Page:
Celtic and Old English Saints 15 April
* St. Ruadan of Lorrha
=-=-=-=-=-=-=-=-=-=-=-=-=-=-=-=-=-=-=-=-=St. Ruadan of Lorrha (Lothra), Abbot
(Ruadhan, Rodan, Rowan)
Born in Leinster, Ireland; died 584. Saint Ruadan, born of royal Munster stock, became a disciple of Saint Finian of Clonard (f.d.December 12). Because he was the founding abbot of Lorrha-Lothra Monastery in Tipperary, where he directed 150 fervent monks who produced the masterpiece Stowe Missal, Ruadan is considered one of the "Twelve
Apostles of Ireland". He divided his time between prayer and manual labour sanctified by prayer.
One legend of Ruadan involves the Cursing of Tara, wherein the saintly abbot invoked a solemn curse against the High King of Tara for violating the sanctuary of the monastery to capture the king of Connaught. It is said that the curse was so efficacious that Tara was ruined and deserted. However, the Ardri continued to reside at Tara till his death
(564). The legend as to Tara's halls having been deserted after 564 is of comparatively late origin, and is contradicted by the fact that a Feis was held at Tara in 697.
St. Ruadhan's hand was preserved in a silver shrine at Lorrha until the great vandalism of the Reformation. The parish church of Lorrha is built on to an ancient oratory, which may be that of Ruadan.
The little town of Lorrha near Lough Derg, is still set in the surrounds of ancient monastic ruins. The churches, whether in ruins or still in use, are noted for their stone-carving, wood-carving and other crafts (Attwater2, Benedictines, Delaney, Farmer, Healy, Husenbeth, Montague,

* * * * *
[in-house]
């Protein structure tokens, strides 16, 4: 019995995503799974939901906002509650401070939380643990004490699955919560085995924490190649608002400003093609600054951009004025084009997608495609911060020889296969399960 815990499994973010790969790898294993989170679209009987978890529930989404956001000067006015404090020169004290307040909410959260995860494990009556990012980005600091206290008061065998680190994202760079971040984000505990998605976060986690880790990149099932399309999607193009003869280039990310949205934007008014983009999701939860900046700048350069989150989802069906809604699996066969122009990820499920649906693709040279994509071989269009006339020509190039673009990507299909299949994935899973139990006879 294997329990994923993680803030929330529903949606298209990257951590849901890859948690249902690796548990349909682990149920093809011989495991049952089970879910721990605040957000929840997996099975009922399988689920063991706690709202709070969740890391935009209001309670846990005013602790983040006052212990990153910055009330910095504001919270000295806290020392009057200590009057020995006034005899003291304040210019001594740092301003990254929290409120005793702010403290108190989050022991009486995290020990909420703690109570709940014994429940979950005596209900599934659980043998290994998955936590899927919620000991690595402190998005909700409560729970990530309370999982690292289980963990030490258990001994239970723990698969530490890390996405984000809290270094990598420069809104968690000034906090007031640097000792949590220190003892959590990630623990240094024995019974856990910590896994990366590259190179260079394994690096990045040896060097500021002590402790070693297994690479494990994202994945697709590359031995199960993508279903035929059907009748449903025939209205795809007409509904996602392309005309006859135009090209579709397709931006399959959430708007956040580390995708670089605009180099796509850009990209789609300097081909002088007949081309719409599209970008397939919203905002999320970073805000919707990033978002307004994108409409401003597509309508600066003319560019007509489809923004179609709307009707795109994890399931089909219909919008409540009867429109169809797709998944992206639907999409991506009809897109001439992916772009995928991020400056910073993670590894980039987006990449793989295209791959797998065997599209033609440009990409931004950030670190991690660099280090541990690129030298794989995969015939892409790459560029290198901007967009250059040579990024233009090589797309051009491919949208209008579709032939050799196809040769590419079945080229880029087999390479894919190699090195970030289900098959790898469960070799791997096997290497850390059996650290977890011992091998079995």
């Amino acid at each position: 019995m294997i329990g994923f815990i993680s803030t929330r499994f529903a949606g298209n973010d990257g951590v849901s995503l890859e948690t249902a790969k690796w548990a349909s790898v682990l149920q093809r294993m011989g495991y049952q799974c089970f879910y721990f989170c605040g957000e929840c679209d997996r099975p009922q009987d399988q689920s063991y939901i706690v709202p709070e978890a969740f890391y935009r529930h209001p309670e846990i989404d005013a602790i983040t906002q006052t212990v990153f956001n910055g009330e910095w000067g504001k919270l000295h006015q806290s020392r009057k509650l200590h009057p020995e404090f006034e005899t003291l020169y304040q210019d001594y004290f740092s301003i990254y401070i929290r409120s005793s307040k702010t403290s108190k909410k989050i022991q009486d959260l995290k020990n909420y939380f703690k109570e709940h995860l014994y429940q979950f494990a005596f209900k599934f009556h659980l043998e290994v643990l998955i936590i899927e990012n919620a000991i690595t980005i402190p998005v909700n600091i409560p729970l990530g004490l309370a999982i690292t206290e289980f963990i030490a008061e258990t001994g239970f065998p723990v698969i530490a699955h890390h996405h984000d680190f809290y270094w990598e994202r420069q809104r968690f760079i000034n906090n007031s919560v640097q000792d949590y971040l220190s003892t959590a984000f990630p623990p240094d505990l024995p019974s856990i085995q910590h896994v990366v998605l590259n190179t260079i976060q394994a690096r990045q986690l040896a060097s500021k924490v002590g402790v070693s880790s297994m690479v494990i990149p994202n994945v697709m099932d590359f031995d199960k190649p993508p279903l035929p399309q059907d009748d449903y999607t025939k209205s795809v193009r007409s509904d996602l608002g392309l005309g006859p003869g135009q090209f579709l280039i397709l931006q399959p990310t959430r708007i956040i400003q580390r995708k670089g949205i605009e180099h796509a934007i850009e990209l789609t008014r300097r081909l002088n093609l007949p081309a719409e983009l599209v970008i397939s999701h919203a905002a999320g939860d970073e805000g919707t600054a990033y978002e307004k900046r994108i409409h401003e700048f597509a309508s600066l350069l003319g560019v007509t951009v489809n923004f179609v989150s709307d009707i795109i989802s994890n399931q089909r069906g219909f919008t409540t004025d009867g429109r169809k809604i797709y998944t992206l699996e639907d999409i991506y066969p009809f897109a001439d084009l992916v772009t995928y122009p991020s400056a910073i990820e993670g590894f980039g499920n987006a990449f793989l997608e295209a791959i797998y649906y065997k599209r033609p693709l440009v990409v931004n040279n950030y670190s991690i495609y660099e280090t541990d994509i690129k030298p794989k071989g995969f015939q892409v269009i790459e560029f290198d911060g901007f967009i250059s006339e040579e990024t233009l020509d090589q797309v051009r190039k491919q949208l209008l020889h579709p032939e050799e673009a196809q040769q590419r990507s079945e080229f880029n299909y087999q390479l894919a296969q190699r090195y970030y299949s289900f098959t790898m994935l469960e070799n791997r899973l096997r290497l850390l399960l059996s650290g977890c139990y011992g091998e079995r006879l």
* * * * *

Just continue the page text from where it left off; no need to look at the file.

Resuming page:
One of the early saints of Ireland, and the founder and first abbot of Lothra in County Tipperary, Ruadhan was educated by St. Finnian of Clonard, and was reckoned as one of the most distinguished of his disciples. The Lives which have come down to us are late versions and unfortunately are so full of fabulous additions that it is difficult to
be sure of what is actually historical. S. Ruadhan is chiefly remembered for his cursing of Tara, and the account describes how the place was blasted to the ground and wiped out from all the subsequent history of Ireland.
There is no doubt that there was animosity and rivalry between Ruadhan and King Dermot, but the King had a healthy regard for the abbot. When one of the nobles fled from the King, he took refuge first with his relative Senach, but Senach passed on this cousin of his, who was called Odo, to Ruadhan, reckoning that he would give him greater protection. Ruadhan had a chamber or crypt beneath his oratory and concealed the fugitive there, placing a chair over the hatch. Dermot, arriving at the cell, seated himself on the chair and demanded where Odo was hidden. Ruadhan answered truthfully, "I cannot say, unless he is beneath your chair".
Tara was not only the seat of the High King but also the centre of the Druidic religion, and the cursing may well be a way of describing how the Celtic civilisation was altered and revitalised by the Christian Church. The significance of the thirty sea-green horses paid to King Dermot by St. Ruadhan as ransom for Odo is more difficult to explain. The story of the saint's dealing with lepers, of how he struck his staff in the ground and a fountain gushed forth cleansing twelve lepers from their disease, is much easier to understand.